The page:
Vitamin D is often referred to as the sunshine vitamin, given that our primary source of this vitamin is exposure to the sun. Nevertheless, it is estimated that as much as 88% of the population receives less than the optimal amount of vitamin D. (1)
The ability to synthesize vitamin D decreases as we age – by as much as 75%.
And, given that vitamin D is a fat-soluble vitamin, individuals who carry an excess amount of body fat can risk up to 55% of their vitamin D becoming trapped in fat cells and not available in the bloodstream. (2)
We often wrongly assume that athletes, because they train outdoors, receive enough sunlight to achieve their vitamin D needs. Although time in the sun is a significant factor, the sun is often not strong enough to meet vitamin D needs, even when the athlete spends seemingly adequate time in the sun.
In addition, skin pigmentation and sunscreen use can limit vitamin D production.
Besides the skin, only the eyes are the body’s other organ directly exposed to sunlight. Therefore, the use of sunglasses, hats, helmets, and clothing can limit vitamin D production, even when time in the sun seems adequate.
Although it has already been established that athletes can be at risk for suboptimal vitamin D production, and the role of the vitamin in promoting normal health is well known, current research suggests that vitamin D might be of great interest to those athletes who have performance goals in mind.
In the body, vitamin D is associated with: (2-4)
What the research says about vitamin D in athletes:
Research about vitamin D and athletes is an ever-expanding topic. Studies from the 1930s to the 1950s that linked better performances in summer months than winter months attributed the result to exposure to ultraviolet light. As this body of evidence grew, however, we began to tie ultraviolet light exposure to increases in vitamin D levels.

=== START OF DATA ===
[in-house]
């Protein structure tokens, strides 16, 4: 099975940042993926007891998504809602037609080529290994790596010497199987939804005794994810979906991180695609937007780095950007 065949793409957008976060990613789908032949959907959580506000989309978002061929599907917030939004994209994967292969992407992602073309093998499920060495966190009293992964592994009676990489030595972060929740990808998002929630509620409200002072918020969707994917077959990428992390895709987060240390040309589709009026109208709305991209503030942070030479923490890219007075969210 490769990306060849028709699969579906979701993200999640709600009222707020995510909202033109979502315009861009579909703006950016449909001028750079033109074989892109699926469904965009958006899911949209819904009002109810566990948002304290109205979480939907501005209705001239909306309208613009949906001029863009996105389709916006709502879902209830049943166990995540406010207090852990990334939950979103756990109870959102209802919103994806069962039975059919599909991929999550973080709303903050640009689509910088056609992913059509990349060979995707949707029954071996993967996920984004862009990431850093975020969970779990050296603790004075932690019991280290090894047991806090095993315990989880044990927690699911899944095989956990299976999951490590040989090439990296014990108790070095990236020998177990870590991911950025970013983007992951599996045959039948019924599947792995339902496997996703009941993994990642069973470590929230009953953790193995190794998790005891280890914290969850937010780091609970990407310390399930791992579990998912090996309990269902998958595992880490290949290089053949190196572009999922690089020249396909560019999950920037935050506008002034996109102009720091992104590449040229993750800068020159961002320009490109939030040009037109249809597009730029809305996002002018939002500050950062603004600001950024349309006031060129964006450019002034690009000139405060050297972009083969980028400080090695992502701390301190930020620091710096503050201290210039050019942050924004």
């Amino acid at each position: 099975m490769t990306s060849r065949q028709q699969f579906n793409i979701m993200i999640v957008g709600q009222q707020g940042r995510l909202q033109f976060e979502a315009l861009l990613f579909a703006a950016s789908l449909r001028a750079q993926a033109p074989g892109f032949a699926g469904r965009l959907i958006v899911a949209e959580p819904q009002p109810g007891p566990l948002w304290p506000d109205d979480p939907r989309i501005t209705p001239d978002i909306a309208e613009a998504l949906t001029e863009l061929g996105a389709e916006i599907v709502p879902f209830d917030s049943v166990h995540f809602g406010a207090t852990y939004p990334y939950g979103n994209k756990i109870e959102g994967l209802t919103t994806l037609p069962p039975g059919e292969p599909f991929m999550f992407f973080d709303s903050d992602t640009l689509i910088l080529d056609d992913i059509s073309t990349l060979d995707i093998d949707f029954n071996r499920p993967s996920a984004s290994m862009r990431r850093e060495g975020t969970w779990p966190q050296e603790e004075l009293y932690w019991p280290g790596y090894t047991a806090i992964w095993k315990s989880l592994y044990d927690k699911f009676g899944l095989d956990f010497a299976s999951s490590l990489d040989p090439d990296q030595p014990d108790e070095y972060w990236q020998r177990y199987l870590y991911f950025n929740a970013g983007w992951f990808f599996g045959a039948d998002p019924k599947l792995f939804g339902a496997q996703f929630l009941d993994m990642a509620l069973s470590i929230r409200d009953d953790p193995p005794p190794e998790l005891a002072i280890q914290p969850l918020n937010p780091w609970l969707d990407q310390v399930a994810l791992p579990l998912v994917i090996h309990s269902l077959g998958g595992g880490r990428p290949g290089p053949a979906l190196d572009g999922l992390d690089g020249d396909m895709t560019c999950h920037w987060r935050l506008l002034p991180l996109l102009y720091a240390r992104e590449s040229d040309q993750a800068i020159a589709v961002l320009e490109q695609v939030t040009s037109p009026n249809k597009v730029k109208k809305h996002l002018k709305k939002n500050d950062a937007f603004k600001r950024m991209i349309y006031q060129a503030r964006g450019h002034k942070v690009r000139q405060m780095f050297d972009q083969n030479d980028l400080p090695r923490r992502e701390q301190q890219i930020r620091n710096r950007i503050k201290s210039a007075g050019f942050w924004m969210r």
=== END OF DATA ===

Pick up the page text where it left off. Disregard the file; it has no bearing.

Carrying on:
Athletes who train indoors, or in higher latitudes (north of Atlanta), or in winter months, or who use sunscreen, sunglasses, or other methods to shield the skin can have suboptimal vitamin D levels.
In fact, it is estimated that only 5% of collegiate athletes meet the recommended intake of vitamin D. (5)
Even if athletes receive less vitamin D than is recommended, will supplemental vitamin D help? In 2016, researchers found that 70% of athletes tested had an inadequate vitamin D level at baseline. After a year of supplementing with vitamin D3 at 2,200 IU per day, 80% of those same athletes were shown to have an adequate vitamin D level. (6)
Further studies have examined the impact of vitamin D supplementation on performance. For example, a 2013 study from England in professional athletes and healthy active non-elite athletes showed an increase in sprint performance and vertical leap after eight weeks of supplementing 5,000 IU/day of vitamin D3. (7)
Muscles used in training and the recovery from that training are central to athletic performance. A 2013 study found that supplementing 4,000 IU vitamin D for 28 days had a positive impact on the recovery of peak isometric force after a physically stressful event. (8)
Because vitamin D plays a prominent role in bone health, it is of particular importance to athletes.
There have been several studies that link adequate vitamin D status to bone health and the prevention of bone injury in athletes. Studies also show that inadequate levels of vitamin D are linked to 3.6 times more stress fractures in young men. (9) On the other hand, the inclusion of 800 IU/day of vitamin D in conjunction with calcium supplementation reduced the rate of stress fractures by 20% in female U.S. Navy recruits. (10)
A 2015 study looking at the correlation between vitamin D levels and the ability to keep a roster position in the National Football League found that in 80 NFL players, 77% had a deficient vitamin D level and there was a statistically significant relationship between a lower vitamin D level and the ability to make the regular season roster, often due to performance or injury. (11)
One overlooked aspect of vitamin D is its role in immune function. The stress of training and competition travel places a burden not only on an athlete’s bones and muscles, but also on the immune system. Every athlete knows competing when even the slightest bit ill will significantly diminish performance.
Vitamin D is essential for activating immune cells.
A common health issue impacting athletes is upper respiratory tract infections (URTIs). Recent studies in college athletes found that those athletes with lower vitamin D levels reported more frequent, more severe, and longer lasting URTIs than those who had higher levels of vitamin D. (5,12)